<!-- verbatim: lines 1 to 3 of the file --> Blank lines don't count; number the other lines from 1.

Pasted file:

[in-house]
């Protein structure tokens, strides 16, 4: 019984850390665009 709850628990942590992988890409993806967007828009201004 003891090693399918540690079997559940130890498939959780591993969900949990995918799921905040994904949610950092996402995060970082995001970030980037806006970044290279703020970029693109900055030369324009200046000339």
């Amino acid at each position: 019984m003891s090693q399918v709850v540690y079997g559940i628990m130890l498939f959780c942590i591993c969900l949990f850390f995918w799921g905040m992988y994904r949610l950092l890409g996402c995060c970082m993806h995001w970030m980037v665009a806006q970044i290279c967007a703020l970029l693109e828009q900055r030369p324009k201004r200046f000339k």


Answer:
[in-house]
């Protein structure tokens, strides 16, 4: 019984850390665009 709850628990942590992988890409993806967007828009201004 003891090693399918540690079997559940130890498939959780591993969900949990995918799921905040994904949610950092996402995060970082995001970030980037806006970044290279703020970029693109900055030369324009200046000339």
């Amino acid at each position: 019984m003891s090693q399918v709850v540690y079997g559940i628990m130890l498939f959780c942590i591993c969900l949990f850390f995918w799921g905040m992988y994904r949610l950092l890409g996402c995060c970082m993806h995001w970030m980037v665009a806006q970044i290279c967007a703020l970029l693109e828009q900055r030369p324009k201004r200046f000339k």